Writers in Prison (14)
Gheyret Niyaz (born 1959), a Uyghur journalist and webmaster who was arrested in October 2009 after speaking to foreign reporters in the wake of July 5 unrest in Urumqi, Xinjiang Uyghur Autonomous Region. He was sentenced on 23 July 2010 to 15 years in prison on charges of “endangering state security”. Gheyret Niyaz was previously an editor for the Xinjiang Economic Daily and Legal Daily newspapers and a webmaster for the Uyghur Online website.
A week after Niyaz’s verdict, a group of 51 Chinese lawyers and intellectuals, including Wang Lixiong, Mao Yushi, Cui Weiping, published an open letter expressing their concern about the “criminalization of free speech” that occurred in the case of Gheyret Niyaz. Click here for the original letter in Chinese. A translation is cited below in full:
Respect Freedom of Expression, Release Xinjiang Journalist Hailaite Niyaz
We have learned that 51-year old Uyghur journalist and author Hailaite Niyazi (whose name also appears as Hairat or Gheyret Niyaz or Niyaze) was recently sentenced to 15 years in prison by the Urumqi Intermediate Court in Xinjiang Uyghur Autonomous Region (XUAR) for “leaking state secrets”. Born in Qoqek (Tacheng), XUAR, Niyazi graduated from the Minzu University of China in Beijing and has previously held the positions of Chief Editorial Director of Xinjiang Legal Daily and Deputy Director of the Perspectives on the Rule of Law (Fazhi Zongheng) magazine publishing house. A former editor and director of the website Uighurbiz.net, as well as manager of the site's discussion forum, for a long time Niyazi has written online essays in Chinese, gradually building a wide following among China’s netizens.
Niyazi combined his personal experiences facing problems affecting the Uyghur community with systematic research. According to an Asia Weekly report, Niyazi carefully tracked Uyghur netizen reactions to the 2009 Shaoguan incident in Guangdong Province and came to the conclusion that a major incident was likely to take place on July 5, 2009. Around eight o'clock on the evening of July 4, Niyazi contacted government officials to warn them of his findings; the next morning, at 10 am, he personally met with top officials of the XUAR to offer three specific recommendations.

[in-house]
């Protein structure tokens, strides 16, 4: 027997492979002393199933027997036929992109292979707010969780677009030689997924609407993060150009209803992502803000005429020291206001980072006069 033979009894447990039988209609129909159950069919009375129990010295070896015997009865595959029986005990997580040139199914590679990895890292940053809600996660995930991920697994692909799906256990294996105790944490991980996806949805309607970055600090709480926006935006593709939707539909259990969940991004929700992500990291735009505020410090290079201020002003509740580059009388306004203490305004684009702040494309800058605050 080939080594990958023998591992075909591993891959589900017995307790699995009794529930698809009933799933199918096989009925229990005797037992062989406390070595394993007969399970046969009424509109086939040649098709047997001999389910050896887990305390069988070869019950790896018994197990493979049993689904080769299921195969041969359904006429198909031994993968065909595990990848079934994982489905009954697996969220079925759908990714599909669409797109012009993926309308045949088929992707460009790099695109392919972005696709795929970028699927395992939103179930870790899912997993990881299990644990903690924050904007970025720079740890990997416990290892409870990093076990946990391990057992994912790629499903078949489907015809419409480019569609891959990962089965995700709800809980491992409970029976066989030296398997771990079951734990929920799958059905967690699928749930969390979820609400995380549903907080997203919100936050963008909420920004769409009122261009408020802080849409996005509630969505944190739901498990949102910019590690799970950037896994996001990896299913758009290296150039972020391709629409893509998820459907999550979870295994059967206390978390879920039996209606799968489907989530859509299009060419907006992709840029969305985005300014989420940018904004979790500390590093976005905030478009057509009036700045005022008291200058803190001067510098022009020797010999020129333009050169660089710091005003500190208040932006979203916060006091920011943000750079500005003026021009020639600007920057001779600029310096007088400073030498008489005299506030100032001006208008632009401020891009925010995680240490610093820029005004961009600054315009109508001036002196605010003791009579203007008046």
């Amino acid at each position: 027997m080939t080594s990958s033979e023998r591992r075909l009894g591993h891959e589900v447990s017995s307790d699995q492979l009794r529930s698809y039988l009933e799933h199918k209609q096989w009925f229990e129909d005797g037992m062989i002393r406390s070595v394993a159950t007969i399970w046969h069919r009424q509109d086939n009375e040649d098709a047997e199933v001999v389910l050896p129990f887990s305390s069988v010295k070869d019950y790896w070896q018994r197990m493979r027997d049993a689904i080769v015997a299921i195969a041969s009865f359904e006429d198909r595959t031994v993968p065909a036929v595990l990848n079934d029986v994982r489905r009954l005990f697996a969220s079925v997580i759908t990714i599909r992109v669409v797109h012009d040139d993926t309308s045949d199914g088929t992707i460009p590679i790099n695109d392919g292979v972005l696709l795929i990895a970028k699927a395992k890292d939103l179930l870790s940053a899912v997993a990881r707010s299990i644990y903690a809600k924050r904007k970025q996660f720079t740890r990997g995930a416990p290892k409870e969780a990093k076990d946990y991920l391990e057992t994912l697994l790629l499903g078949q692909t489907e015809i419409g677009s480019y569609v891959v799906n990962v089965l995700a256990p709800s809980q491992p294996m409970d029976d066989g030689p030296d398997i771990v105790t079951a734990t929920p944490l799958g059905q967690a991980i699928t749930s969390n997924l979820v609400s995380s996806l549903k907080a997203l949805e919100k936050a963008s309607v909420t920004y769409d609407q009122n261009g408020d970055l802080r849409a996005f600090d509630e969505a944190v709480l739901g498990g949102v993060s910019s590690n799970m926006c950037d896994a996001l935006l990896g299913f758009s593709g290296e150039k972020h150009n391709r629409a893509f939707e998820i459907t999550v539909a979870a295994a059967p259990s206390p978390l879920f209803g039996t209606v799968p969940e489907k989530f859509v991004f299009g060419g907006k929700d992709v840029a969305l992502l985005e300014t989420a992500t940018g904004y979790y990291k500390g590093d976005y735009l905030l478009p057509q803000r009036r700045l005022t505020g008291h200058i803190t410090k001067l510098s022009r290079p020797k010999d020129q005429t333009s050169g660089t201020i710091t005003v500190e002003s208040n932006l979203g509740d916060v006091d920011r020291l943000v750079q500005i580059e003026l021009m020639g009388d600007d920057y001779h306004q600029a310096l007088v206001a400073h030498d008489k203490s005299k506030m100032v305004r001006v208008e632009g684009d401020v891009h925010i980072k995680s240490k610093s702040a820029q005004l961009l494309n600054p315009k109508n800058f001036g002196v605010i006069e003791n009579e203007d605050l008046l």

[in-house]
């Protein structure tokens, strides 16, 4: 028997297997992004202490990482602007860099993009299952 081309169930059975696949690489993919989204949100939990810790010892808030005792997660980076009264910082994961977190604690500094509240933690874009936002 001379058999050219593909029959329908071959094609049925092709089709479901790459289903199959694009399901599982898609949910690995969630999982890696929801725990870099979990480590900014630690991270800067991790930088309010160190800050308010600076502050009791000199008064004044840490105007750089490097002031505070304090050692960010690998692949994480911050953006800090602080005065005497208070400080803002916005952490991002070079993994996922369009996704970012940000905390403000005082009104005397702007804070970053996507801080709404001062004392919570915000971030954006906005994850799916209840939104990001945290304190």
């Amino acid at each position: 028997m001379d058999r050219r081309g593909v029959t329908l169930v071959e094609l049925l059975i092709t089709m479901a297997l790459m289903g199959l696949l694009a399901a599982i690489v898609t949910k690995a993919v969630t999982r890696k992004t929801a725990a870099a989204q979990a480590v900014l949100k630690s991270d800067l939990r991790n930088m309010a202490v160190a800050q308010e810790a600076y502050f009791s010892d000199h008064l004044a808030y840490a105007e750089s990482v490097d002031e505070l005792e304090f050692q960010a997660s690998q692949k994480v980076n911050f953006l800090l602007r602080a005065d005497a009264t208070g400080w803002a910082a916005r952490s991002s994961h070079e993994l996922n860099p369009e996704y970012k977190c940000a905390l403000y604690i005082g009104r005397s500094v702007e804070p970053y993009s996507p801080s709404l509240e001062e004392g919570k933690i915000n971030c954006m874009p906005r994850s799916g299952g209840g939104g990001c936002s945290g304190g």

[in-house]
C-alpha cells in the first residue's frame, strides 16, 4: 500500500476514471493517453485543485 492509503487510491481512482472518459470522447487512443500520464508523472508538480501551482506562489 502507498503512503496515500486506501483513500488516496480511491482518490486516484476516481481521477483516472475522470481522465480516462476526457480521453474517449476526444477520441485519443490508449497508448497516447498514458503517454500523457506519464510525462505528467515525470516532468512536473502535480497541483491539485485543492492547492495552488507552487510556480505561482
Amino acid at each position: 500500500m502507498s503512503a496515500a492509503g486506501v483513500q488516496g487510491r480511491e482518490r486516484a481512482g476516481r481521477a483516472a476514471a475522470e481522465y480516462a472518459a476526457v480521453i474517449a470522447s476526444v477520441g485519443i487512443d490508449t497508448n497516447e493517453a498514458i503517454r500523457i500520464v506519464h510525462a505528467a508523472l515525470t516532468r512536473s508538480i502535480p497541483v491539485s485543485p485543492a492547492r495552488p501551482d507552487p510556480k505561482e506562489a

However, officials did not act on his recommendations. Niyazi believed that the July incident's causes could be traced to dissatisfaction with bilingual education initiatives in Xinjiang and government-organized efforts to send Uyghurs to other provinces to work as industrial laborers. Niyazi expressed the above opinions in media interviews, and soon thereafter published an article regarding the September 3rd incident [a demonstration by Han Chinese in Urumqi demanding the removal of Xinjiang Autonomous Region Chief Wang Lequan for mishandling the July 5 violence].
His articles pointed out that Uyghurs have not received tangible economic benefits despite living in a resource-rich region, and have been gradually marginalized and pushed into poverty. Furthermore, as the Xinjiang government has expanded anti-terrorism policies and anti-splittist ideological campaigns in the past 20 years and set up checkpoints around the XUAR, Uyghurs in many areas have been subjected to dehumanizing searches and inspections which have heightened anxieties in the Uyghur community and aggravated ethnic conflict.
Niyazi is a Uyghur intellectual who upholds the spirit of independence, and who for a long time has been greatly concerned about the fate of China and its ethnic minorities, as well as with problems affecting citizens' civil rights and livelihood. He promoted increasing mutual understanding between Uyghurs and Han and his views about politics and culture are moderate and rational, to the point that some believed he was sympathetic to the regime. This kind of intellectual is extremely important in advancing communication and reconciliation between ethnic groups. The groundless charges brought against Niyazi, and the severe sentence he has received, are bound to foment extremist thoughts and actions and deepen ethnic tensions. Chinese citizens of all ethnicities, including Han and Uyghur, are affected negatively by this sentence.
Additionally, we have learned that more Uyghur website managers and journalists have been arrested or imprisoned for expressing their opinions. We are deeply troubled by this news. We believe that the thoughts and opinions of every person, regardless of their background, ethnicity, or beliefs, deserve full and equal respect. We believe that charging Niyazi and others with speech crimes violates the constitutional promise that "the state respects and guarantees human rights," contradicts explicit constitutional protections for citizens' freedom of speech, and runs counter to provisions in the Universal Declaration of Human Rights and other international human rights treaties which China has signed. We hope that the relevant authorities are able to respect the rule of law, and wisely and courageously act to ensure citizens are guaranteed their freedom and dignity. This will form a solid foundation for the easing of ethnic tensions, safeguarding of social peace, and unity of the country.
Protesting against the organizers of the London Book Fair 2012 who have not featured in their programme any writers imprisoned by the Chinese regime, this blog will be highlighting one such writer every day leading to the book fair. Although this will only show the tip of the iceberg of today’s ‘literary persecution’ under the rule of the CCP, I hope it will make more people realize the necessity of our daily question: Why haven’t British Council, Reed Exhibitions and London Book Fair invited Liu Xiaobo and other writers imprisoned by the CCP?
Our blogs are written by Amnesty International staff, volunteers and other interested individuals, to encourage debate around human rights issues. They do not necessarily represent the views of Amnesty International.